India says Pakistan broke agreement on unimpeded consular access to convicted spy

FILE PHOTO: People wait before the issue of a verdict in the case of Indian national Kulbhushan Jadhav by International Court of Justice, in Mumbai

By Gibran Naiyyar Peshimam and Sanjeev Miglani

ISLAMABAD/NEW DELHI (Reuters) - India on Thursday said its diplomats protested and left a meeting arranged by Pakistan in Islamabad with an Indian man condemned to death on charges of spying, saying an agreement to allow "unimpeded" consular access had not been honoured by Pakistani officials.

Former Indian Naval Commander Kulbhushan Jadhav was arrested in 2016 in Pakistan's southwestern province of Baluchistan and convicted of espionage and sabotage by a Pakistani military court a year later.

India took the matter to the International Court of Justice (ICJ) which ordered a stay on Jadhav's execution in 2019, as well as consular access for India. Pakistan was also ordered to conduct an "effective review" of the death penalty.

"Two consular officers of the Indian High Commission in Islamabad were provided unimpeded and uninterrupted consular access to Commander Jadhav at 1500 hours," Pakistan's foreign office said in a statement on Thursday.

The meeting between Jadhav and Indian officials was the second since the ICJ ruling.

However, according to the India's Ministry of External Affairs (MEA), the consular officers left after protesting that the access did not permit free conversation as was agreed a few days earlier with Pakistan.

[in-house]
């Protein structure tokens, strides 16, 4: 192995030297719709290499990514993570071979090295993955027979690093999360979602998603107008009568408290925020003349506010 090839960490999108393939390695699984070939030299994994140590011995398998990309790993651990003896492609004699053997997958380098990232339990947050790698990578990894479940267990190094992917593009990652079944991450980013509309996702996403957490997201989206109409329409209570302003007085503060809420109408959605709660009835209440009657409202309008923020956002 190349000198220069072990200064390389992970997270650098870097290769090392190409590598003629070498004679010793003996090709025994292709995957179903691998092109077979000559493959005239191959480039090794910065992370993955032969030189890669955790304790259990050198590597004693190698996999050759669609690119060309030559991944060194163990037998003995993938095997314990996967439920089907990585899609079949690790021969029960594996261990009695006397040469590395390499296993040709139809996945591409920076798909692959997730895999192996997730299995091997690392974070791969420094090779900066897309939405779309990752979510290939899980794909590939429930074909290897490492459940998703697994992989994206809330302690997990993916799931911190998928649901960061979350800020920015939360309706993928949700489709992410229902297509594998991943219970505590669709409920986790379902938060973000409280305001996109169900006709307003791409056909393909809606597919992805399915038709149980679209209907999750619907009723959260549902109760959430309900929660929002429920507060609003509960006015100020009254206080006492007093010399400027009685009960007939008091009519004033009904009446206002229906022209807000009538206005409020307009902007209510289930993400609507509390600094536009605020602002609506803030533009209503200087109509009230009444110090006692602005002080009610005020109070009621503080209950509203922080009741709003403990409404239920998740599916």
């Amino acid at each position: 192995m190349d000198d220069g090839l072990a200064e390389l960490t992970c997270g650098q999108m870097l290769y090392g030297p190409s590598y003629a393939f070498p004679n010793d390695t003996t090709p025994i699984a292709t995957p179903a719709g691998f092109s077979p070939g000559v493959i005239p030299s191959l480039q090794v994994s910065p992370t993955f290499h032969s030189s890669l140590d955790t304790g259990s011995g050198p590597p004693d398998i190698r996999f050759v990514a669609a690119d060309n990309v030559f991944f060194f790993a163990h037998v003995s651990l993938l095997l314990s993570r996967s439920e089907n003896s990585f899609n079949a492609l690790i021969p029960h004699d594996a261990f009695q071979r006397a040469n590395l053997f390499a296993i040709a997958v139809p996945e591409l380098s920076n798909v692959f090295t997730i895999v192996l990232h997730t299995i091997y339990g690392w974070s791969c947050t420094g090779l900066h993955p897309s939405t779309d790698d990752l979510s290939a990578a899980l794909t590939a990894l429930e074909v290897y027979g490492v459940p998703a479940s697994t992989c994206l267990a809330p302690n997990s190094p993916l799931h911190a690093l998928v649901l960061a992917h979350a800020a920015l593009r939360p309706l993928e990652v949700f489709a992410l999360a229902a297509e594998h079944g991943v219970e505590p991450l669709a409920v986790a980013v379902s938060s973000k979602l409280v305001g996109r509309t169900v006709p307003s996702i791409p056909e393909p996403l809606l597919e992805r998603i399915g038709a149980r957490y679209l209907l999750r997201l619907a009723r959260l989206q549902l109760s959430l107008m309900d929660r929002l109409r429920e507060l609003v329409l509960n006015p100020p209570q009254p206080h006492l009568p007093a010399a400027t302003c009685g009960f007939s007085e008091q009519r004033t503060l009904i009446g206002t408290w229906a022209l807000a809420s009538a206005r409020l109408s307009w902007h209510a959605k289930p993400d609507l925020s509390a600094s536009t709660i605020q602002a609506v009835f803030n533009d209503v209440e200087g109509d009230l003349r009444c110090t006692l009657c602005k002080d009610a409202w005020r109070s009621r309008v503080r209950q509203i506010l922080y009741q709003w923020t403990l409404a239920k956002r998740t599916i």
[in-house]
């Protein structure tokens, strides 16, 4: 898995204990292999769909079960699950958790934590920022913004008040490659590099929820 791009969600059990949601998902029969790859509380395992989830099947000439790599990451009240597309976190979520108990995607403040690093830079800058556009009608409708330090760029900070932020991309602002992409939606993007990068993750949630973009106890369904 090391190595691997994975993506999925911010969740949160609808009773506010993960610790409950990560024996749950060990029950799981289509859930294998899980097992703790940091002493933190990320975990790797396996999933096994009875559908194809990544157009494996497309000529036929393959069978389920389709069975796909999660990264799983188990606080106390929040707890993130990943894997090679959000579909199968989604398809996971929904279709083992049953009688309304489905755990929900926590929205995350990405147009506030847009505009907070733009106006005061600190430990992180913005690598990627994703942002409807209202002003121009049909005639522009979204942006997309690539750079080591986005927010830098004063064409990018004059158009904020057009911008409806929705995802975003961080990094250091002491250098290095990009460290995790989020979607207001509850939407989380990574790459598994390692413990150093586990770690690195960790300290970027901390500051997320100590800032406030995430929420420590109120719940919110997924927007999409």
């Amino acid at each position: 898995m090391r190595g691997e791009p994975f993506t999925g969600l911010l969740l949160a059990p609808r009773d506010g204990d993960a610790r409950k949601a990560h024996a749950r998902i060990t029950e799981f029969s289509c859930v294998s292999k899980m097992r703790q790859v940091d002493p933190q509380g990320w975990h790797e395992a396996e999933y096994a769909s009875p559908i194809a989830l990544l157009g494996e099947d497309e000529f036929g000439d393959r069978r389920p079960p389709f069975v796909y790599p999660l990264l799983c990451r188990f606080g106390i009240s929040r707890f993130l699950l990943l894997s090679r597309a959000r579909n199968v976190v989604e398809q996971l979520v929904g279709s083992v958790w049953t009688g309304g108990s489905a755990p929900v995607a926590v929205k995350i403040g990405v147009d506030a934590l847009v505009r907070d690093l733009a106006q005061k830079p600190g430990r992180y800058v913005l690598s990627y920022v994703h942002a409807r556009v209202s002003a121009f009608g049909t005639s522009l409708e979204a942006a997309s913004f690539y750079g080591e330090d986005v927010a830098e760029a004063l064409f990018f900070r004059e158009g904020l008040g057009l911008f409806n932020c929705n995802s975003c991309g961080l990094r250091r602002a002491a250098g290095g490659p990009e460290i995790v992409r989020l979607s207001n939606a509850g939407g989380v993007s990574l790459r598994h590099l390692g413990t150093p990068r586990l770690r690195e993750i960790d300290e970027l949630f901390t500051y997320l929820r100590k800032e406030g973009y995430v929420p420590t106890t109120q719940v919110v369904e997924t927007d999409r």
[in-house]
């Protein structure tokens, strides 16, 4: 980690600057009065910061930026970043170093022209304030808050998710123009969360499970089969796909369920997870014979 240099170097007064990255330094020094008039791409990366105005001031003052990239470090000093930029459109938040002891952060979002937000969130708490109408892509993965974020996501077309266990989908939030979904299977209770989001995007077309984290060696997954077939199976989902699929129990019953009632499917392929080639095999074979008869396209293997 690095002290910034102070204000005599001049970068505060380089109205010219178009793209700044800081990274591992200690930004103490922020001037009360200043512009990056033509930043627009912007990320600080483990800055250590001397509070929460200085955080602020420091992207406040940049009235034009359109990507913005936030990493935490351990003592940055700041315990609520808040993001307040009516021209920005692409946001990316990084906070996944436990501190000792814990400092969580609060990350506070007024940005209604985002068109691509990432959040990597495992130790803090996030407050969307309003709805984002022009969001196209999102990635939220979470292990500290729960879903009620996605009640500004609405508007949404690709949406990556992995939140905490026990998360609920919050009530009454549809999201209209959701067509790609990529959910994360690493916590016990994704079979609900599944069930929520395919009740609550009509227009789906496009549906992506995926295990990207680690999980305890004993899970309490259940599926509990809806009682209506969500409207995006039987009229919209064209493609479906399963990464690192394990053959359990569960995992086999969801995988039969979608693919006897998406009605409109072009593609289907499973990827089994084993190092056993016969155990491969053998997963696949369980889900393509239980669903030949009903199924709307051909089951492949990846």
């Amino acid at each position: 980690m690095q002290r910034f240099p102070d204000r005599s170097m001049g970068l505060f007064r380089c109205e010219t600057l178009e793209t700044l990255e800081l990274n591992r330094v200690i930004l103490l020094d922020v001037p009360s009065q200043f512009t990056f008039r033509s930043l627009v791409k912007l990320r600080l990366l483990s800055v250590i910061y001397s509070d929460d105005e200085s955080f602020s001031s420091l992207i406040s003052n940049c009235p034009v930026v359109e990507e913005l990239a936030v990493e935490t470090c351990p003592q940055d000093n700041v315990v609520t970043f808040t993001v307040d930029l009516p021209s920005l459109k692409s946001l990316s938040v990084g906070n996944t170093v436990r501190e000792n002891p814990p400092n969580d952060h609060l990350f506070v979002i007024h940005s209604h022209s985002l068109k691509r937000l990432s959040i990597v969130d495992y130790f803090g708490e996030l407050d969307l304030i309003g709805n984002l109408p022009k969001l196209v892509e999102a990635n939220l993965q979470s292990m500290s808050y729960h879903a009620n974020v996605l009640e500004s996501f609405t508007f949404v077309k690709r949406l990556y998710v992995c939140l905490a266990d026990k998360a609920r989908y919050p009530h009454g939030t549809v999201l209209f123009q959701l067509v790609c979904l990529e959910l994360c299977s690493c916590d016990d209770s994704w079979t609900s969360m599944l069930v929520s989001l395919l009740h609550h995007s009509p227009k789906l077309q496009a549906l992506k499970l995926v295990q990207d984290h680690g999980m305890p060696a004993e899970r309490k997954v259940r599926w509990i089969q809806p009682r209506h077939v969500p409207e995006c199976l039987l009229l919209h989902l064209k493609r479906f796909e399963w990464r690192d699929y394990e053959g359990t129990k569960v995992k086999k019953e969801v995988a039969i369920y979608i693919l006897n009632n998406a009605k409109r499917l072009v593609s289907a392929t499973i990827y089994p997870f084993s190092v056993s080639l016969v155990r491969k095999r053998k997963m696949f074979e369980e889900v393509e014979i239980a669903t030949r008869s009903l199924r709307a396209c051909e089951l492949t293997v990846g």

"Pakistani officials with an intimidating demeanour were present in close proximity of Shri Jadhav and Consular Officers despite the protests of the Indian side," the MEA said in a statement, adding that the conversation was also recorded.

Pakistan's foreign office did not immediately respond to Reuters' request for comment on the MEA's statement.

Indian officials say they were prevented from obtaining Jadhav's written consent to arrange legal representation, necessary for a review of his case.

Earlier this month, Pakistan invited India to file a review against the death sentence in light of the ICJ judgment.

Already tense diplomatic relations between India and Pakistan, which have fought three wars, have deteriorated since they expelled half of each other's diplomatic staff last month.

(Reporting by Gibran Peshimam in Islamabad and Sanjeev Miglani in New Delhi; Editing by Tom Brown)